Earlier today the Food and Drug Administration announced a decision to approve the AquAdvantage Salmon—a genetically engineered fish that can grow to market size more rapidly than non-GE salmon because it contains genes from a Chinook salmon and an ocean pout.
“After an exhaustive and rigorous scientific review, FDA has arrived at the decision that AquAdvantage salmon is as safe to eat as any non-genetically engineered (GE) Atlantic salmon, and also as nutritious,” FDA stated. The fish will be the first GMO animal intended for human consumption.
AquaBounty Technologies, the developer of the salmon, has been waiting a long time for this announcement. The company filed the first application for approval in 1996, and despite producing and growing the fish in Canada and Panama, AquAdvantage was kept in regulatory limbo for nineteen years.
In addition to AquAdvantage reaching market size quicker than conventional or wild salmon, the company cites environmentalism and localism as boons to the food system. “AquAdvantage Salmon is a game-changer that brings healthy and nutritious food to consumers in an environmentally responsible manner without damaging the ocean and other marine habitats,” Ronald L. Stotish, Ph.D., CEO of AquaBounty, said in a press release.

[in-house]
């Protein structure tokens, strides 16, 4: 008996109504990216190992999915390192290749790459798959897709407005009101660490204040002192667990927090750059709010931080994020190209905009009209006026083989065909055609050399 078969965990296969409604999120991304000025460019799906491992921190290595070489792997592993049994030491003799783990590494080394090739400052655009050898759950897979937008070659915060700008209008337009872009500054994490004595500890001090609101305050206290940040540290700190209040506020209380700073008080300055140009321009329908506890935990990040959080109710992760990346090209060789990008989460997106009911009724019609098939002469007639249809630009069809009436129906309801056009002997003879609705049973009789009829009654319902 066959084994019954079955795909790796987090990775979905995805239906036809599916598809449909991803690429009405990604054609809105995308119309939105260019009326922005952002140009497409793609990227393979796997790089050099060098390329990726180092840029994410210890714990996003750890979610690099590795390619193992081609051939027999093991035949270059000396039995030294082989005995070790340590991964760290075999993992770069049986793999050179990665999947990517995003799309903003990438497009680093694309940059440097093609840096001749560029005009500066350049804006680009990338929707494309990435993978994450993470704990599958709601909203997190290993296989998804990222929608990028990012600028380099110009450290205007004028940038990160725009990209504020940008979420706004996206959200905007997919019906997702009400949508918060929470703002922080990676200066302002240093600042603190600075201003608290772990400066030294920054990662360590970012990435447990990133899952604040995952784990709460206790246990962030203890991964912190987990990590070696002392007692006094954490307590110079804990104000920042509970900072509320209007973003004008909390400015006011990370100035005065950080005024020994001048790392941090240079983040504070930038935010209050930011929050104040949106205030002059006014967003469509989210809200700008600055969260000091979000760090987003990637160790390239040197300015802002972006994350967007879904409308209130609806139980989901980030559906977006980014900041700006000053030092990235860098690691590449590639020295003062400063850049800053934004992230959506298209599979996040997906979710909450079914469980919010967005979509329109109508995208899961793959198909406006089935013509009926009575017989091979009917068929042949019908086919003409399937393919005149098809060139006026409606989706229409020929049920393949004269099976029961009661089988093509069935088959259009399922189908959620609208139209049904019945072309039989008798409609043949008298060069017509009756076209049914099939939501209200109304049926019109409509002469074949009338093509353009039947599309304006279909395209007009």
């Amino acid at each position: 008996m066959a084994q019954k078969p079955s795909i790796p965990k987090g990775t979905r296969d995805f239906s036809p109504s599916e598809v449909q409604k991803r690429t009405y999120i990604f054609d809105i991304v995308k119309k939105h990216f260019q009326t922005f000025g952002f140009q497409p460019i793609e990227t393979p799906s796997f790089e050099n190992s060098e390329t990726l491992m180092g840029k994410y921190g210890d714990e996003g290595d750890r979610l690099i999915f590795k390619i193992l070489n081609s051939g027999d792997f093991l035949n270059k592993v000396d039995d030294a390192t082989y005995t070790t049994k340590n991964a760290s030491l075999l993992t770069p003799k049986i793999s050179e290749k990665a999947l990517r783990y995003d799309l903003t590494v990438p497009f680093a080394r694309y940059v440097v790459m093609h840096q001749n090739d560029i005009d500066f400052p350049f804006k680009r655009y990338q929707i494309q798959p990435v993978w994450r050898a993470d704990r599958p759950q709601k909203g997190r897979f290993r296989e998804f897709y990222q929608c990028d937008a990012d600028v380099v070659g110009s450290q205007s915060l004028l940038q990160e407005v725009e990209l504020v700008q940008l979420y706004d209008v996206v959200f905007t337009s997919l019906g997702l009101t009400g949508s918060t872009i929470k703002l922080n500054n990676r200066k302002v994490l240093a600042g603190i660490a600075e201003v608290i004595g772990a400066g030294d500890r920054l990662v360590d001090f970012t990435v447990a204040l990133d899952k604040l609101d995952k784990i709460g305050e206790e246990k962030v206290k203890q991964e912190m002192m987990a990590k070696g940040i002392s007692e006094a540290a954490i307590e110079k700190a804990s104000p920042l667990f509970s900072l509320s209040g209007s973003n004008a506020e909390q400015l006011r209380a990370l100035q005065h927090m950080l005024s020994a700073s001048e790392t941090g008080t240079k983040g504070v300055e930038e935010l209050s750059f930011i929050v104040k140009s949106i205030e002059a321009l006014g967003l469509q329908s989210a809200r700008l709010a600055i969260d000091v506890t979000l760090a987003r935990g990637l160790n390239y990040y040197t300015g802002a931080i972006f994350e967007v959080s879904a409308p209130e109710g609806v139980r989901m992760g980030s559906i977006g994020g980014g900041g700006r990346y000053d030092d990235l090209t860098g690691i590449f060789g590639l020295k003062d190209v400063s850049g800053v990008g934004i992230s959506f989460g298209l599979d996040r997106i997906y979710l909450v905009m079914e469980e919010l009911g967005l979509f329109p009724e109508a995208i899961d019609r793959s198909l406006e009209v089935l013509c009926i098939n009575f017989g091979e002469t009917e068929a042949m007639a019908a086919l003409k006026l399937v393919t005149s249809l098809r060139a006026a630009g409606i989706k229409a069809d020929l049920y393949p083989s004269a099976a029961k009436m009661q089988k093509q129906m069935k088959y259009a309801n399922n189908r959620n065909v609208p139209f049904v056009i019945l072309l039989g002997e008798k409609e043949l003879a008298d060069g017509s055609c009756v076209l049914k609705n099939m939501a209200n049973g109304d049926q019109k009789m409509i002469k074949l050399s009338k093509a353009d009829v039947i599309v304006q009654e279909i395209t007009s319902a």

Good news for the company; bad news for environmental advocates who fervently rallied against the FDA’s decision, citing inadequate testing and ignoring the nearly 2 million people who sent comments opposing approval of the fish. “The fallout from this decision will have enormous impact on the environment,” said Andrew Kimbrell, executive director of Center for Food Safety, in a statement. “FDA has neglected its responsibility to protect the public.” The organization also announced intent to sue the FDA to block public sale and consumption of AquAdvantage.
Adding fuel to the fire, the FDA has not required the fish to be labeled as a GMO product. “The decision to approve GMO salmon without a mandatory disclosure is yet another example of how FDA’s outdated policy keeps consumers in the dark,” said Scott Faber, executive director of Just Label It, in a statement. “Consumers will have no way of knowing whether the salmon they are buying comes from nature or comes from a lab. It makes sense to give consumers the right to know and to choose whether this fish, or any other food that contains GMO ingredients, is right for their dinner table.”